tar zxvf trunkcheck.tar.gz
nano -w trunkcheck.sh
echo "5 * * * * root /root/trunkcheck.sh > /dev/null 2>&1" >> /etc/crontab
MP3 Playback of Voicemails with Optional Transcription. And we have a bonus application for you as well. By default, Asterisk voicemails that are delivered to your email address won’t play back on many computers and smartphones. This script fixes that while also providing the option to transcribe the first 15 seconds of the message into text. We’ve only tested this with PIAF-Green with Asterisk 11, but it also should work just fine with Incredible PBX 11 for the Raspberry Pi. To install it, log into your server as root and issue the following commands. If you want to activate the transcription feature, edit the downloaded script and change transcribe=0 to transcribe=1.
chmod +x installmp3stt.sh
Once you have run the installation script, you’ll need to make a couple of adjustments in the FreePBX GUI. Log into FreePBX 2.11 and choose Settings, Voicemail Admin, Settings and make the following changes:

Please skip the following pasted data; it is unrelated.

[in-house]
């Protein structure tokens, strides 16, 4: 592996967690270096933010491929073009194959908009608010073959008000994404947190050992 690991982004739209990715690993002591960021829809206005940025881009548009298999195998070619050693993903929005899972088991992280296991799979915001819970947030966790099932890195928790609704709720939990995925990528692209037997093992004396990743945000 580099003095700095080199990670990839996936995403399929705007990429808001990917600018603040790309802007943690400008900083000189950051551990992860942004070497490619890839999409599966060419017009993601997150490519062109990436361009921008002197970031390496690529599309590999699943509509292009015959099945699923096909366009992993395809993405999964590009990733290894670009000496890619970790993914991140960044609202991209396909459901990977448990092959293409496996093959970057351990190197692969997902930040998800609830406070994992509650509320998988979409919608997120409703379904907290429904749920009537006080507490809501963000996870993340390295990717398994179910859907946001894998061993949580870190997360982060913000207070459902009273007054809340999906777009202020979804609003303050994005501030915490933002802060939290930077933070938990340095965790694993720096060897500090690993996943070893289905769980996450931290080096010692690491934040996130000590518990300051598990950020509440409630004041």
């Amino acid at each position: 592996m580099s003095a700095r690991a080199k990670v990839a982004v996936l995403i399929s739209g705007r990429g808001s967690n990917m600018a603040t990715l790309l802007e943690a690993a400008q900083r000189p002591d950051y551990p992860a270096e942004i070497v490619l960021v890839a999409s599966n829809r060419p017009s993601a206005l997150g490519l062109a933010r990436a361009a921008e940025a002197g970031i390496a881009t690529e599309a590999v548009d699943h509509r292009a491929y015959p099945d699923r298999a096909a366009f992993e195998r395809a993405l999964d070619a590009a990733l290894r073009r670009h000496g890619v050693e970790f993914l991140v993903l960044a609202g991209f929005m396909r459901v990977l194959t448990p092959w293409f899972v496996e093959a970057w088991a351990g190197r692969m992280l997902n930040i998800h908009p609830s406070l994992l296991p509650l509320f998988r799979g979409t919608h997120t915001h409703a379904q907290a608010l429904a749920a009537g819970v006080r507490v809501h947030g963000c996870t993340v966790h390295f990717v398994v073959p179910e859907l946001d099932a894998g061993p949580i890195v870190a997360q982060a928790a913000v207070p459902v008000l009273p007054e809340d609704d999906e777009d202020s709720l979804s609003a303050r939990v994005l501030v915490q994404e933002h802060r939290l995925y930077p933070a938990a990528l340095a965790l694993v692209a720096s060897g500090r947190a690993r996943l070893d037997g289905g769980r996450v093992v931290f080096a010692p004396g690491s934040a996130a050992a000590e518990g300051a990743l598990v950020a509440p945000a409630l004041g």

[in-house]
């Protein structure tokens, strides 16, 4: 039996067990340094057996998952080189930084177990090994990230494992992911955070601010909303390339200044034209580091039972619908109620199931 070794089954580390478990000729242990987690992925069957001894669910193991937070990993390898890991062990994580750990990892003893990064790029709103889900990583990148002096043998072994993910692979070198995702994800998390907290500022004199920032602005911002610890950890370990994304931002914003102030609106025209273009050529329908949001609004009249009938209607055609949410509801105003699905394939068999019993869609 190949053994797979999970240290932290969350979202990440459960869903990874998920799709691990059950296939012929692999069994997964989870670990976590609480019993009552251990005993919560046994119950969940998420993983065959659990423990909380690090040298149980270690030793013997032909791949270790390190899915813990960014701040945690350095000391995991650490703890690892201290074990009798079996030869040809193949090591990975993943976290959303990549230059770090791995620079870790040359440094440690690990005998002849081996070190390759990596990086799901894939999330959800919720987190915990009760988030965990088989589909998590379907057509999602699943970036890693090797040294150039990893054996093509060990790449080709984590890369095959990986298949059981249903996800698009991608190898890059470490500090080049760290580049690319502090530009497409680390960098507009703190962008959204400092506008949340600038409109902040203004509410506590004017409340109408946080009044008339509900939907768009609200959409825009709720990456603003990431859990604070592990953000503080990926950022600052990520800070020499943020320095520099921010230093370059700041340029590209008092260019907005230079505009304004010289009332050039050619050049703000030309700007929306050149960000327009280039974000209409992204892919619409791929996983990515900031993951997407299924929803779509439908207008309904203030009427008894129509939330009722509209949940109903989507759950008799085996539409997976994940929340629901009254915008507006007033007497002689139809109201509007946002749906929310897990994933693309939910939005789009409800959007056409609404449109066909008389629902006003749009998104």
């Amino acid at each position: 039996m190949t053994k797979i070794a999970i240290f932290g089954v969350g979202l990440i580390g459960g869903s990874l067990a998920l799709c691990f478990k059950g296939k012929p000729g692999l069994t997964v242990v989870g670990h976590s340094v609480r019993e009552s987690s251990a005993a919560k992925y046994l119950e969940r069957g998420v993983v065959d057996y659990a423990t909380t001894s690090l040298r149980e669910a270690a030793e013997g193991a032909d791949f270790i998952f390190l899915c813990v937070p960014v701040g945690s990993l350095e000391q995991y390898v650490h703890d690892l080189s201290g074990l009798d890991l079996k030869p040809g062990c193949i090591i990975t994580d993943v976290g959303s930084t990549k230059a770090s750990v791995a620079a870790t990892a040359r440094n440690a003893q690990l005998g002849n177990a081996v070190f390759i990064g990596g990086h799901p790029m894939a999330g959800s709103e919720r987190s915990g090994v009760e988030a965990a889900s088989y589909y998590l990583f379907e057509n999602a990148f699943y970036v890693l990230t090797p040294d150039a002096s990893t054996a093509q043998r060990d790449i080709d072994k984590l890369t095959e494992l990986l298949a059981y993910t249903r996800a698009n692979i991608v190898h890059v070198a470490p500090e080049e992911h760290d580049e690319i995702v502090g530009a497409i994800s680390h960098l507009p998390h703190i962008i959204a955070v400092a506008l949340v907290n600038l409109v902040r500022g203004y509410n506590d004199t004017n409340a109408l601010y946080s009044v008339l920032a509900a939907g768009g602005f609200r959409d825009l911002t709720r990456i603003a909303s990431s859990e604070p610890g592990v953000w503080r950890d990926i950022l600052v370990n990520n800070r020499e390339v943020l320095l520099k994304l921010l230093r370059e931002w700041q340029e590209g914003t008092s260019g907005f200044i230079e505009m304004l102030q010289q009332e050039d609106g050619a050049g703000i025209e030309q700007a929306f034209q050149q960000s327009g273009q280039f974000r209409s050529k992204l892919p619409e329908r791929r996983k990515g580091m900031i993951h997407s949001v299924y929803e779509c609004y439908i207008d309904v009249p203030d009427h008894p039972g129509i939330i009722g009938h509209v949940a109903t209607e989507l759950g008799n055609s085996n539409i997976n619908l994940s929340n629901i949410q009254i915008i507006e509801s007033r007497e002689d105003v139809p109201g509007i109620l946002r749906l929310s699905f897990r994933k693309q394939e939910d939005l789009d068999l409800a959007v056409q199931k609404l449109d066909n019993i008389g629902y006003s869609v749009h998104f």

Now leave yourself a voicemail message after making certain that you’ve entered an email delivery address for the extension. Enjoy and Happy Fourth!
Deals of the Week. There are a couple of amazing deals still on the street, but you’d better hurry. First, for new customers, Sangoma is offering a board of your choice from a very impressive list at 75% off. For details, see this thread on the PIAF Forum. Second, a new company called Copy.com is offering 20GB of free cloud storage with no restrictions on file size uploads (which are all too common with other free offers). Copy.com has free sync apps for Windows, Macs, and Linux systems. To take advantage of the offer, just click on our referral link here. We get 5GB of extra storage, too, which will help avoid another PIAF Forum disaster.
Originally published: Wednesday, June 26, 2013
Need help with Asterisk? Visit the PBX in a Flash Forum.
Don’t miss the first-ever FreePBX World on August 27-28 at the Mandalay Bay in Las Vegas. For complete details, see this post on the FreePBX blog.
We are pleased to once again be able to offer Nerd Vittles’ readers a 20% discount on registration to attend this year’s 10th Anniversary AstriCon in Atlanta. And, if you hurry, you also can take advantage of the early bird registration discount. Here’s the Nerd Vittles Discount Code: AC13NERD.